(Verse 6) ‘Truly it is I that have established My king upon Zion, My holy mountain.’
(Verse 7) I will tell of the decree: YHVH said unto me: ‘Thou are My son, this day have I begotten thee.
(Verse 8) Ask of Me, and I will give the nations for thine inheritance, and the end of the earth for thy possession.
(Verse 9) Thou shalt break them with a rod of iron; thou shalt dash them in pieces like a potter’s vessel.’
(Verse 10) Now therefore, O ye kings, be wise; be admonished, ye judges of the earth.
(Verse 11) Serve YHVH with fear, and rejoice with trembling.
(Verse 12) Do homage in purity, lest he be angry, and ye perish in the way, when suddenly His wrath is kindled. Happy are all they that take refuge in Him.
Regarding the earlier mentioned "health" application, we are informed to write down the first nine verses of this Psalm up to the phrase "Thou shalt break them with a rod of iron" on clean parchment. This is to be worn like a pendant on ones person in order to alleviate headaches. Be that as it may, the Sefer Shimmush Tehillim lists a further application of the second Psalm. In this instance it refers to instances when one should find oneself caught in a violent storm at sea. In order to be saved from the deluge it is suggested that one should first recite Psalm 2 in its entirety, then write it on a potsherd, and afterwards cast the latter into the raging sea.
More to follow)

Saturday, April 7, 2012

Sacred Writ & Kameot: Psalms.....Psalms.....Everywhere! - Part 2

When it comes to the recitation of the Psalms for magical purposes, I personally prefer doing so in Hebrew, since I concur with those Kabbalists who believe every word of the Hebrew Psalms to be a “Holy Name,” the utterance of which will invoke specific forces with very definite effects. For that reason it would be extremely important to pronounce the words correctly, and this is not as easy as it may seem. Besides the inability of most readers to do so, as they are not familiar with Hebrew and will probably have to learn the psalms “parrot fashion,” mistakes could creep in during the utterance of a specific psalm, which might invoke psycho-physical responses not quite bargained for. The pronunciation of Hebrew words is in itself a problem, as there are different ways of speaking Hebrew amongst different communities. In this regard, as far as I have been taught, it is most important to know how to pronounce a Hebrew word, yet with some reservations, since the utterance of Divine Names equally differs amongst the various factions.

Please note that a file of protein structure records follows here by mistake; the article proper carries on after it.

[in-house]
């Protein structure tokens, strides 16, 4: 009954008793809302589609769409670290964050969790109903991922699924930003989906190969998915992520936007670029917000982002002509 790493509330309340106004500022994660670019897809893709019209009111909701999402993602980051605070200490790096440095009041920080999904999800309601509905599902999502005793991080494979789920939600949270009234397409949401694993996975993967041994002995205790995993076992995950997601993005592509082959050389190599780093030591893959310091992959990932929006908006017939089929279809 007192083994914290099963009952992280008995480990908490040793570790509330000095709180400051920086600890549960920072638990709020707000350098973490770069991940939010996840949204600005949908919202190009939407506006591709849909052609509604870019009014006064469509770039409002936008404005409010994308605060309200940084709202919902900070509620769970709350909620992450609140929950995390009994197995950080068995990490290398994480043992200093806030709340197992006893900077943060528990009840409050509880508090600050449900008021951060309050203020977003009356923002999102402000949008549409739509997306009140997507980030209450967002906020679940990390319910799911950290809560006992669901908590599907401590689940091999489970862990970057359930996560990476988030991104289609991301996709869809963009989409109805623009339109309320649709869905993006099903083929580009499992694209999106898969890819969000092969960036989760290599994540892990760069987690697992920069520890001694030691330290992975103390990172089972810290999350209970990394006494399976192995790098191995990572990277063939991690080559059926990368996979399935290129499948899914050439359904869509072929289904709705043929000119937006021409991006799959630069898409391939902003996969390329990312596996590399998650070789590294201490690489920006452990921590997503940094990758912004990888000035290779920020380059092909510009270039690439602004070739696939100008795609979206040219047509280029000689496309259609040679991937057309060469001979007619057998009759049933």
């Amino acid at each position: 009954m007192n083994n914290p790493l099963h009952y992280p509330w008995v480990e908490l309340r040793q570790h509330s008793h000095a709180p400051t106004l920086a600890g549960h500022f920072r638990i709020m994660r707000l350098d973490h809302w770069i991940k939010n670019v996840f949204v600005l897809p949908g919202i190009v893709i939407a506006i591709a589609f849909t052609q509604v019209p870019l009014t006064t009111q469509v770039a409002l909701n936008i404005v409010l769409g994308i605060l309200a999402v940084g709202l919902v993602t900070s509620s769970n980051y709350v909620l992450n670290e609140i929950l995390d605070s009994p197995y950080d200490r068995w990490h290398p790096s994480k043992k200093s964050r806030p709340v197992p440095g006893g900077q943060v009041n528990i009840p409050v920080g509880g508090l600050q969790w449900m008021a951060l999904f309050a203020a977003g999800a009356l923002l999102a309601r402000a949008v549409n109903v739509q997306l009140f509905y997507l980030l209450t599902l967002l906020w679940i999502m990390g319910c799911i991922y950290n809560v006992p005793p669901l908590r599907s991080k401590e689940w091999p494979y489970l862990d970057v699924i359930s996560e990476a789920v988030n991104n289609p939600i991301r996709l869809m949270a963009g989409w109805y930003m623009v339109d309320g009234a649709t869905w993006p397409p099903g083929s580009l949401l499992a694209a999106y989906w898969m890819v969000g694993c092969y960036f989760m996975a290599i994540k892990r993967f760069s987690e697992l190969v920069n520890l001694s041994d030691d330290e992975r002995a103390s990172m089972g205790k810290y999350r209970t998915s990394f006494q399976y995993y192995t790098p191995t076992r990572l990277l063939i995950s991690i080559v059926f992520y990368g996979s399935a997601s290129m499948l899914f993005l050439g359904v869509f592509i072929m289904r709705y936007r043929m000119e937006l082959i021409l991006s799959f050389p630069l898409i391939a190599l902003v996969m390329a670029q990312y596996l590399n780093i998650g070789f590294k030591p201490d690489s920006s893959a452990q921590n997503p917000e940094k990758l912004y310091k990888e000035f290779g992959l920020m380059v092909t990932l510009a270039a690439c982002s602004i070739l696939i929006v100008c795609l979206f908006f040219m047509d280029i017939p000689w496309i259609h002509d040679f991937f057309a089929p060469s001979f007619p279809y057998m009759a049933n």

Psalms.....Psalms.....Psalms everywhere, used for every imaginable “magical purpose,” hence a full investigation into the “Magical Use of Psalms” is important, and warrants more than superficial perusal. In fact, such a study deserves to have the entire Shimmush Tehillim presented here. However, in this present volume of the “Shadow Tree Series,” we will pay attention to the employment of Psalms and other portions of the Tanach (Hebrew Bible) in Hebrew amulets only. It should also be kept in mind that the Psalms and their respective verses are presented in the order they appear in the Hebrew Bible, which is different from their format in the Protestant Christian Bible. Hence we will commence this investigation with the first Psalm employed for “amuletic” purposes, which is in fact Psalm 1. The anonymous author of the Sefer Shimmush Tehillim instructs us to write the first three verses of this Psalm on deer skin to be worn as a pendant, for the purposes of preventing a pregnant woman from premature delivery or from suffering a miscarriage. The mentioned verses read:
(Verse 1) Ashrei ha-ish asher lo halach ba’atzat r’sha’im uv’derech chata’im lo amad uv’moshav leitzim lo yashav
(Verse 2) Ki im b’torat YHVH chef’tzo uv’torato yeh’geh yomam v’lailah
(Verse 3) V’hayah k’etz shatul al palgei mayim asher pir’yo yiten b’ito v’aleihu lo yibol v’chol asher ya’aseh yatzli’ach
(Verse 1) Happy is the man that hath not walked in the counsel of the wicked, nor stood in the way of sinners, nor sat in the seat of the scornful.
(Verse 2) But his delight is in the law of YHVH; and in His law doth he meditate day and night.
(Verse 3) And he shall be like a tree planted by streams of water, that bringeth forth its fruit in its season, and whose leaf doth not wither; and in whatsoever he doeth he shall prosper.
We are informed the associated Divine Name is El Chad , which Selig informs us is signifying “great, strong, only God.” The term “Chad” in the Divine Name does not really mean “great,” “strong” or “only.” The Hebrew term means “sharp” or “acute.” The translator may have derived the meaning of “only,” by seeing a connection between the words “Chad” and “Echad,” the latter meaning “one.” As it is, the Divine Name, El Chad, was derived from the initial letters of first, second and fourth words, and the last letter of the second as shown below: